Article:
fruit that grows in times of uncertainty »

On the occasion of the Fruchtwelt Bodensee, a round table was organized on the theme “Between the relevance of the system and the explosion of costs: growing fruit in times of uncertainty. It was a discussion between Sabine Kurtz, State Secretary of Ministry of Food, Rural Areas and Consumer Protection of Baden-Württemberg, Thomas Heilig, President of Obstregion Bodensee, Nico Grundler , managing director of Obstgroßmarkt Markdorf and acting managing director of Obst vom Bodensee Vertriebsgesellschaft, and Anthony Lee, spokesperson for Landwirtschaft verbindet Deutschland eV (Agriculture Connects Germany).Moderation was provided by Manfred Ehrle.

Closer collaboration in the value chain
According to Heilig, food retailers are responsible for about 85% of apple sales in Germany. So he is in favor of closer cooperation between producers, traders and retailers, but he also wants better cooperation from food retailers. As a positive example, he cited a communication model in Switzerland where retailers, cooperatives and producers meet every eight weeks to discuss the market situation. Furthermore, he recommends transparent communication throughout: “The market should know what is left at the end for the farmer. »

Existing difficulties of the industry
Lee said retailers have made a lot of money during the coronavirus. Traditional farms have to stop working while retailers get rich, he says. “Retailers give us just enough to keep us from getting snapped up. He stops us, like drug dealers. In this regard, he also criticizes the policy, which he believes could intervene more strongly in energy prices. Moreover, he doubts that the reduction in VAT will benefit farmers as much as retailers. However, he estimates that things should pick up again in the next two or three years.

Grundler disagrees: “If everything was sugarcane, you’d only see Polish apples on the shelves. But this is not the case. Our customers prefer our products, but only, of course, if their prices are in line with market prices. Rather, he says, the problem lies in the need to have a competitive product that can be produced and put in stores at a reasonable price. In addition, the entire value chain up to the producer must be fairly compensated. “Retailers also have to fight for every customer. »

The distortion of political competition?
Kurtz noted that especially direct marketing, organic and weekly markets have to face existing difficulties. But politics cannot and should not intervene directly in the market. “Politics is only responsible in the economy for the basic conditions. We ourselves do not intervene in market events. Supply and demand always determine the price. Politics has influence, said Heilig, in the form of minimum regulations that wages or even the disapproval of plant protection products. “This is a distortion of competition. But it’s still important to keep open borders and a free market. »

“Not only do customers not know what producers are really getting, they no longer have a sense of the commodity,” he added. “The only way to solve the problem is communication. Lee also said that it is important to convince business partners and customers of the improvements. But also to inform consumers of what will be lost if farmers leave en masse . A kind of hierarchy consciousness. “In LaWi, we provide the main labor force. In general, our agriculture has nothing to envy to others. According to him, policy makers need to be careful, especially when it comes to crop protection . In this context, Lee mentioned how the abandonment of crop protection products led to huge crop losses, which caused a crisis in Sri Lanka. “If the farmer dies, the village dies. Therefore, Kurtz is in favor with a stronger promotion of quality labels of origin and the organic label, as well as campaigns such as “Von Daheim”, for example, or food programs distribute fruit to schools in Lake Constance.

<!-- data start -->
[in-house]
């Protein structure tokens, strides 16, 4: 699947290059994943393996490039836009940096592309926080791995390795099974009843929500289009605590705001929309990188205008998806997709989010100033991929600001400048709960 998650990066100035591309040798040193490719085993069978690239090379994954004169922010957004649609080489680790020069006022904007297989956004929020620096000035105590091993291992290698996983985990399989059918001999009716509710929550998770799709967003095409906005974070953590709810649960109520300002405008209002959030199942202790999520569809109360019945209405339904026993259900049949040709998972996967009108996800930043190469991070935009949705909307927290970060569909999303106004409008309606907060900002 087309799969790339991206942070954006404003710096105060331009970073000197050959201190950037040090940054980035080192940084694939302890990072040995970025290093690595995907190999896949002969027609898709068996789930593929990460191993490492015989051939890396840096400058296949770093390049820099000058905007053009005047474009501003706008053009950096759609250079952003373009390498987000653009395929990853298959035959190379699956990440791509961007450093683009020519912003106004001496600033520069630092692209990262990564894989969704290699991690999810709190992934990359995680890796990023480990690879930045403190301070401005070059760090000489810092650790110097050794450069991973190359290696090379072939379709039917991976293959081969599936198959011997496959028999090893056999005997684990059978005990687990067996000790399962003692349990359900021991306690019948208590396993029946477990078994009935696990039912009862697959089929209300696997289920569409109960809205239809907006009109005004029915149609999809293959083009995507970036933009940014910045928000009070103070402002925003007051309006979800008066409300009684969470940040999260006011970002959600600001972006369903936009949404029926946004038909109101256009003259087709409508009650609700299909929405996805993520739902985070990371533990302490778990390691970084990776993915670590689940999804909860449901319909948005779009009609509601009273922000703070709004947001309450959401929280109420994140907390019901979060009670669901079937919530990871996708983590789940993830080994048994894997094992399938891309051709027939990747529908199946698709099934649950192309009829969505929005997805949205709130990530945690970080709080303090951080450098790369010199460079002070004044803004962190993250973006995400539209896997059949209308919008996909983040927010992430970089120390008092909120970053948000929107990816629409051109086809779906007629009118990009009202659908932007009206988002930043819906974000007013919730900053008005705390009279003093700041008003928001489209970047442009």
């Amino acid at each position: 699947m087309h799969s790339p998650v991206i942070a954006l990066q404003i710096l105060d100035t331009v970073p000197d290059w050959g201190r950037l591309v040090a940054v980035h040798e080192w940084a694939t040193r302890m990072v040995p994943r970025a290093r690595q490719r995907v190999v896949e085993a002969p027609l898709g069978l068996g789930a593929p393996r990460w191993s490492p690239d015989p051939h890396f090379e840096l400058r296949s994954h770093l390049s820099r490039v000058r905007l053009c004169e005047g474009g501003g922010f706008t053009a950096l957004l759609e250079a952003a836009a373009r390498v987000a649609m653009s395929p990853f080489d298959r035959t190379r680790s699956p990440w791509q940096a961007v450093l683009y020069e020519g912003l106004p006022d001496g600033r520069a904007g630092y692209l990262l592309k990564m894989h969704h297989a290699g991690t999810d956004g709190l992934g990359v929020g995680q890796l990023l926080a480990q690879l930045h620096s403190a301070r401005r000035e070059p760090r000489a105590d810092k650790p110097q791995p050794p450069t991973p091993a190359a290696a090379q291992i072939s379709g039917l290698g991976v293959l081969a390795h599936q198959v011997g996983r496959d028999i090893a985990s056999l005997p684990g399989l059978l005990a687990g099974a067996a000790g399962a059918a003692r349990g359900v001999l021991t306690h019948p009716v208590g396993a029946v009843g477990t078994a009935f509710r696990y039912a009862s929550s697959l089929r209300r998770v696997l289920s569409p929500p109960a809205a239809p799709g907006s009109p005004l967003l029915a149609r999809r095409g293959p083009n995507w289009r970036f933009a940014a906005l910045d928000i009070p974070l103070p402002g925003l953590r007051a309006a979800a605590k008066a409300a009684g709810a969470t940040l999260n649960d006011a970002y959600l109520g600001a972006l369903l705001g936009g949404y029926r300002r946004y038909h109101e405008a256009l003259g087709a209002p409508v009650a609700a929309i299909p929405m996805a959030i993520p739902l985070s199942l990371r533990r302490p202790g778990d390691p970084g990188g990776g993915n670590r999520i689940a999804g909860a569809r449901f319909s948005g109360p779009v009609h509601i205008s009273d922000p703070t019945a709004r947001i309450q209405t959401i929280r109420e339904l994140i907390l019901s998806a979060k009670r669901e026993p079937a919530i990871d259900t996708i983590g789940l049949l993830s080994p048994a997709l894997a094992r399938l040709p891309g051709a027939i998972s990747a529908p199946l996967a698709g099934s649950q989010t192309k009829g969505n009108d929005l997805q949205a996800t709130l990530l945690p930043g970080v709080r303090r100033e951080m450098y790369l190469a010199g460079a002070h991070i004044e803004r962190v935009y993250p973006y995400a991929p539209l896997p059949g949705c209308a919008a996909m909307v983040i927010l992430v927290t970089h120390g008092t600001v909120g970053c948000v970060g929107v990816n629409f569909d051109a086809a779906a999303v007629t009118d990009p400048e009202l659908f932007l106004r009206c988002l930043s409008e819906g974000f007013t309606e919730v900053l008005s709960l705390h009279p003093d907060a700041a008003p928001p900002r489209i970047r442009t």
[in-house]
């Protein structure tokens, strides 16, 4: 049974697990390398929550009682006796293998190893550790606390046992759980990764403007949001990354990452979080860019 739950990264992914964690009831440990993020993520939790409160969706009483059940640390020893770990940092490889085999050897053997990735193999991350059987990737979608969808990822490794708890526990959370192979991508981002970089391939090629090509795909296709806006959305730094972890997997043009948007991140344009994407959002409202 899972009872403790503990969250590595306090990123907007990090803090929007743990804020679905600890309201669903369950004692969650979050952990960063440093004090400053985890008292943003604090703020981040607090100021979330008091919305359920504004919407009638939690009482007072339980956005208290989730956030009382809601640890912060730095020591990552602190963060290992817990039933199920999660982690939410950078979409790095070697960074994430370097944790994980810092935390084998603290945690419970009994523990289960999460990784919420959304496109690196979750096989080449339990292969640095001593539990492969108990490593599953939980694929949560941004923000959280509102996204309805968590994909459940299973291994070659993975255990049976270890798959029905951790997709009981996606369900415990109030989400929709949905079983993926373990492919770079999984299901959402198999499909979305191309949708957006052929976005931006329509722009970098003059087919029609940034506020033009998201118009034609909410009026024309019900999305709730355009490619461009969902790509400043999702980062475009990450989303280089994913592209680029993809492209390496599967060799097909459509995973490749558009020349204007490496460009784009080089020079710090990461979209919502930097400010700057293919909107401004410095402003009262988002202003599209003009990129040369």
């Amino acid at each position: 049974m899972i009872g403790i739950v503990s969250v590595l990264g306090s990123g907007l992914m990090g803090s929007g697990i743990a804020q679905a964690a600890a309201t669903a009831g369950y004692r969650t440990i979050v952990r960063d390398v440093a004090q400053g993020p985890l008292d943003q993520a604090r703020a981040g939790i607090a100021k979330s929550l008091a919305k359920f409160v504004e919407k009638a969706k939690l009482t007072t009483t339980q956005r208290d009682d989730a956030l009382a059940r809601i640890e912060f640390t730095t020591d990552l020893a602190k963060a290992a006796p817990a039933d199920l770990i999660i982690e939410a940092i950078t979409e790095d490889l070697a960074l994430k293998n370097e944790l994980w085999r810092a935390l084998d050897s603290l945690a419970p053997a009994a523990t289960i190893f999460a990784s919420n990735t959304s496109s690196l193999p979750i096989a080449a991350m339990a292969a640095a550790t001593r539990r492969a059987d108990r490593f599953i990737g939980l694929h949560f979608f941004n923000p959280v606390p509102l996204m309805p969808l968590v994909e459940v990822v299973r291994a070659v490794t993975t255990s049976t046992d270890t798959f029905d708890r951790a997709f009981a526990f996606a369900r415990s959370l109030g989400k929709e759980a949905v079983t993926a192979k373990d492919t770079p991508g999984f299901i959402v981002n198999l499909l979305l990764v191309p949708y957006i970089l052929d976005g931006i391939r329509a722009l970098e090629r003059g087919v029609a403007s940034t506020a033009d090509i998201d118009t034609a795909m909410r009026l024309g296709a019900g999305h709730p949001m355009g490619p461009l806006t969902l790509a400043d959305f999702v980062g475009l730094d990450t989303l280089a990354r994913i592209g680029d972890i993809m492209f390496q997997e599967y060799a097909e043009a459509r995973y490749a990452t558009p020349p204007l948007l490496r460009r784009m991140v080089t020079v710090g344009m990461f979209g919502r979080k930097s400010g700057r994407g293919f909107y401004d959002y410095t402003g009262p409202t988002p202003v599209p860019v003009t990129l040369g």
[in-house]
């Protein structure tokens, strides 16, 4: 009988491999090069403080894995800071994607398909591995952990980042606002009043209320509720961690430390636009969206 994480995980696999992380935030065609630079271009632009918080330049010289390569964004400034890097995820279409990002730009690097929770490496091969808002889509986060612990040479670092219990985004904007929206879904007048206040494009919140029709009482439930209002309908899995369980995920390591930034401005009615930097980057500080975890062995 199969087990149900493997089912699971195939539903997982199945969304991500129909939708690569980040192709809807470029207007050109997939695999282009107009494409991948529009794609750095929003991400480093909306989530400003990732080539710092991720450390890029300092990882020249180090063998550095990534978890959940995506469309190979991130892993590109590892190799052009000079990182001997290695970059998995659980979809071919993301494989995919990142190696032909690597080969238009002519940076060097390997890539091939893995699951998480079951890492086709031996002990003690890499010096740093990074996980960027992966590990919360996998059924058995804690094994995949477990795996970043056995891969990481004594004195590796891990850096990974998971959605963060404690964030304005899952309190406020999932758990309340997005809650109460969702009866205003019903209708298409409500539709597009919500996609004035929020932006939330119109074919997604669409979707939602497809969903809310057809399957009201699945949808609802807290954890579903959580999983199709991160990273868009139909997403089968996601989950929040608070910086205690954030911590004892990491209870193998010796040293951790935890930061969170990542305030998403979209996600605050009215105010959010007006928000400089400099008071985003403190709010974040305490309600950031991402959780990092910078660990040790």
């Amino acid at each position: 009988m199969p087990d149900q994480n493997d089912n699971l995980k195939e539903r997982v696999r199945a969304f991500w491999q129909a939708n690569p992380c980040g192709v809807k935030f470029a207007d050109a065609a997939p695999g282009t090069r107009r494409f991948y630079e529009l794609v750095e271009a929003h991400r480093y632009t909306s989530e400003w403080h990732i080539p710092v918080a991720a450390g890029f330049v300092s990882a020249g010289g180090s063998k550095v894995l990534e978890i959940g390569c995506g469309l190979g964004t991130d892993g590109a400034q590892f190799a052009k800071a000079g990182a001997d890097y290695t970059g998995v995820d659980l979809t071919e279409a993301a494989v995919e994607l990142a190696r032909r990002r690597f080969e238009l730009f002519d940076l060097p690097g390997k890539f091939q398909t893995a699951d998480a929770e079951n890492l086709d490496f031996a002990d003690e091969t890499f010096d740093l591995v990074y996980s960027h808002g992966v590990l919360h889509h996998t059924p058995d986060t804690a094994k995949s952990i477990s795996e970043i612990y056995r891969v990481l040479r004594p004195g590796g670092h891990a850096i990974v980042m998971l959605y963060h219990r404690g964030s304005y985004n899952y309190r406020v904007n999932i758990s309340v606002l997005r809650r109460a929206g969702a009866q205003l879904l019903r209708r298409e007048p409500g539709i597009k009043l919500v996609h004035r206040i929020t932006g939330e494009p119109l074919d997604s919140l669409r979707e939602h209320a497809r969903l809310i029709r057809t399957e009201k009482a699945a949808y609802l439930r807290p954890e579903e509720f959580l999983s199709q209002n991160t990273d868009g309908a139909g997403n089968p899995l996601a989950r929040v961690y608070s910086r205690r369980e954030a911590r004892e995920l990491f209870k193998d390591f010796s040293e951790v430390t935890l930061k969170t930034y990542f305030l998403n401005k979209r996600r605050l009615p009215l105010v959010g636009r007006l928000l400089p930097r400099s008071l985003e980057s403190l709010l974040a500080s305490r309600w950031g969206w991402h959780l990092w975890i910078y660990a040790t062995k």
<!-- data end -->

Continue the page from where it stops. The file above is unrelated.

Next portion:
Ehrle wonders if the media might not have a duty to communicate these problems to the general public. Lee believes that everyone has this role. At the same time, the former police officer emphasized that everyone has a role to play. “Of course, the Fourth Estate is doing its part. In recent years, we have had an agricultural framework that is unparalleled. Most of the time, untruths are said on purpose. Also, if you vote Green, you don’t always get Green policies. »

Lee thinks policymakers should insist on local quality standards when it comes to importing food from other countries. “We shouldn’t be importing organic apples from New Zealand, for example. It makes no sense, especially from an environmental perspective. The grocery retail industry as a whole must make a clearer commitment to regional products, he added. Minister Kurtz responded that these issues are already covered by the Supply Chain Act. “But we may be debating this issue at a level where we lack expertise,” he said.

Problems on several levels
Rainer Wielatt, managing director of Salem-Frucht and colleague of Grundler, sees a multi-layered problem here, starting with sanctions since Russia’s annexation of Crimea in 2014. The German fruit industry, he says, was selling large volumes in Russia, which was then widely restricted. Since then, Poland has also lost the Russian market, and sells more to Europe. We are really struggling with some problems in placing the goods: the possibilities are more limited than six or eight years ago.

In addition, the persistence of poor quality products on the shelves will limit marketing. “We need to implement basic quality management, which will also reduce quantity. Nothing will be thrown away, but sent for recycling. We must be aware of the opportunity presented by the crisis and take advantage of it. But it may also be necessary to adapt varieties and reduce market volumes through unpopular measures. »

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